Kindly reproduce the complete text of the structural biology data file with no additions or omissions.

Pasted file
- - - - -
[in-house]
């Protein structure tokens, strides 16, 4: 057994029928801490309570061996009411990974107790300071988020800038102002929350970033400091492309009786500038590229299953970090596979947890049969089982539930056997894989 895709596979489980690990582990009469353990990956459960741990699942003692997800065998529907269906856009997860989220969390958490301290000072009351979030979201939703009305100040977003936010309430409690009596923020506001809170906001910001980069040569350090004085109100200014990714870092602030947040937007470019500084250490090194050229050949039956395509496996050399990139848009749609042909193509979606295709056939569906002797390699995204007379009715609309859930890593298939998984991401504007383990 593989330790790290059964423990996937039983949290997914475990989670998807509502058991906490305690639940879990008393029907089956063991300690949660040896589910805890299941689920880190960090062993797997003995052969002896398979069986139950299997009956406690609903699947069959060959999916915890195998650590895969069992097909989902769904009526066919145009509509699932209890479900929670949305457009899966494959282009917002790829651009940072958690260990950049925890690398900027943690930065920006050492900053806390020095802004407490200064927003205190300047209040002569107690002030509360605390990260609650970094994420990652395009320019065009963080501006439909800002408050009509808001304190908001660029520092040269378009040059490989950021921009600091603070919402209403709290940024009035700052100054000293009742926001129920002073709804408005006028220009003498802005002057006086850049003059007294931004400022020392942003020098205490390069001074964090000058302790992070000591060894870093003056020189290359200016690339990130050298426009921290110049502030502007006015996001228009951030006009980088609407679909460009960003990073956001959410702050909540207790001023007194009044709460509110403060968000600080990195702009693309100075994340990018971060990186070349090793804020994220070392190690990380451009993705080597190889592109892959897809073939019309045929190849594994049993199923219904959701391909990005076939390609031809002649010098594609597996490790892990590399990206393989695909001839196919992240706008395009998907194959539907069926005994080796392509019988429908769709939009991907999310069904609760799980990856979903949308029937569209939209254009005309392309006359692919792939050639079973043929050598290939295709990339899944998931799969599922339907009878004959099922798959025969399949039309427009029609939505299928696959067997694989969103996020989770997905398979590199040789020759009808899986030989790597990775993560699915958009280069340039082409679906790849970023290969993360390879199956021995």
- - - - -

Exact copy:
[in-house]
């Protein structure tokens, strides 16, 4: 057994029928801490309570061996009411990974107790300071988020800038102002929350970033400091492309009786500038590229299953970090596979947890049969089982539930056997894989 895709596979489980690990582990009469353990990956459960741990699942003692997800065998529907269906856009997860989220969390958490301290000072009351979030979201939703009305100040977003936010309430409690009596923020506001809170906001910001980069040569350090004085109100200014990714870092602030947040937007470019500084250490090194050229050949039956395509496996050399990139848009749609042909193509979606295709056939569906002797390699995204007379009715609309859930890593298939998984991401504007383990 593989330790790290059964423990996937039983949290997914475990989670998807509502058991906490305690639940879990008393029907089956063991300690949660040896589910805890299941689920880190960090062993797997003995052969002896398979069986139950299997009956406690609903699947069959060959999916915890195998650590895969069992097909989902769904009526066919145009509509699932209890479900929670949305457009899966494959282009917002790829651009940072958690260990950049925890690398900027943690930065920006050492900053806390020095802004407490200064927003205190300047209040002569107690002030509360605390990260609650970094994420990652395009320019065009963080501006439909800002408050009509808001304190908001660029520092040269378009040059490989950021921009600091603070919402209403709290940024009035700052100054000293009742926001129920002073709804408005006028220009003498802005002057006086850049003059007294931004400022020392942003020098205490390069001074964090000058302790992070000591060894870093003056020189290359200016690339990130050298426009921290110049502030502007006015996001228009951030006009980088609407679909460009960003990073956001959410702050909540207790001023007194009044709460509110403060968000600080990195702009693309100075994340990018971060990186070349090793804020994220070392190690990380451009993705080597190889592109892959897809073939019309045929190849594994049993199923219904959701391909990005076939390609031809002649010098594609597996490790892990590399990206393989695909001839196919992240706008395009998907194959539907069926005994080796392509019988429908769709939009991907999310069904609760799980990856979903949308029937569209939209254009005309392309006359692919792939050639079973043929050598290939295709990339899944998931799969599922339907009878004959099922798959025969399949039309427009029609939505299928696959067997694989969103996020989770997905398979590199040789020759009808899986030989790597990775993560699915958009280069340039082409679906790849970023290969993360390879199956021995």